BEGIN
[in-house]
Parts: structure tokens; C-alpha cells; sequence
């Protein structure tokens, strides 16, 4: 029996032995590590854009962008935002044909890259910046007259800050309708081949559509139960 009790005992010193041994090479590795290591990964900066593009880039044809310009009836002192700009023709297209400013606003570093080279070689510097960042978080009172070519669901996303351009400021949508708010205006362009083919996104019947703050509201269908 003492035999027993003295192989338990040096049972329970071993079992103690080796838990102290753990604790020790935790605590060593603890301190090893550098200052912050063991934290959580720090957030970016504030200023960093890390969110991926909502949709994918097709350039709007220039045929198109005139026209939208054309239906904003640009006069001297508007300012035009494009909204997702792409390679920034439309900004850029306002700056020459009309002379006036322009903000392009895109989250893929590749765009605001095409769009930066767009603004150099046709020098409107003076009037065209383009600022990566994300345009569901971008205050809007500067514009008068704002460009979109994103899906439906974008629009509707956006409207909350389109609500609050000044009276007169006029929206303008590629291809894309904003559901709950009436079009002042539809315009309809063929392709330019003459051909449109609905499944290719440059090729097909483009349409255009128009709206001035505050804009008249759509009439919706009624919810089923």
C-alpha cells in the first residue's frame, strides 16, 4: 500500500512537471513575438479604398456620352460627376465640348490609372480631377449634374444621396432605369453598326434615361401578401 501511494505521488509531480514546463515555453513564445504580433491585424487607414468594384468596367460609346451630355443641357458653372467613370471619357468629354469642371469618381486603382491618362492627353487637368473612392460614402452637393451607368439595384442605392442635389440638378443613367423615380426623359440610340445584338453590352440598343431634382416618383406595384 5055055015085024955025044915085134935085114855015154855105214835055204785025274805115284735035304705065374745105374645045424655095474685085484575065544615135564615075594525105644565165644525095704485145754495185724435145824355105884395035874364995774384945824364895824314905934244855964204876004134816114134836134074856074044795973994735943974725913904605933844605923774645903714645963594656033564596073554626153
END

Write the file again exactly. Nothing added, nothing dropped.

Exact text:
[in-house]
Parts: structure tokens; C-alpha cells; sequence
């Protein structure tokens, strides 16, 4: 029996032995590590854009962008935002044909890259910046007259800050309708081949559509139960 009790005992010193041994090479590795290591990964900066593009880039044809310009009836002192700009023709297209400013606003570093080279070689510097960042978080009172070519669901996303351009400021949508708010205006362009083919996104019947703050509201269908 003492035999027993003295192989338990040096049972329970071993079992103690080796838990102290753990604790020790935790605590060593603890301190090893550098200052912050063991934290959580720090957030970016504030200023960093890390969110991926909502949709994918097709350039709007220039045929198109005139026209939208054309239906904003640009006069001297508007300012035009494009909204997702792409390679920034439309900004850029306002700056020459009309002379006036322009903000392009895109989250893929590749765009605001095409769009930066767009603004150099046709020098409107003076009037065209383009600022990566994300345009569901971008205050809007500067514009008068704002460009979109994103899906439906974008629009509707956006409207909350389109609500609050000044009276007169006029929206303008590629291809894309904003559901709950009436079009002042539809315009309809063929392709330019003459051909449109609905499944290719440059090729097909483009349409255009128009709206001035505050804009008249759509009439919706009624919810089923």
C-alpha cells in the first residue's frame, strides 16, 4: 500500500512537471513575438479604398456620352460627376465640348490609372480631377449634374444621396432605369453598326434615361401578401 501511494505521488509531480514546463515555453513564445504580433491585424487607414468594384468596367460609346451630355443641357458653372467613370471619357468629354469642371469618381486603382491618362492627353487637368473612392460614402452637393451607368439595384442605392442635389440638378443613367423615380426623359440610340445584338453590352440598343431634382416618383406595384 5055055015085024955025044915085134935085114855015154855105214835055204785025274805115284735035304705065374745105374645045424655095474685085484575065544615135564615075594525105644565165644525095704485145754495185724435145824355105884395035874364995774384945824364895824314905934244855964204876004134816114134836134074856074044795973994735943974725913904605933844605923774645903714645963594656033564596073554626153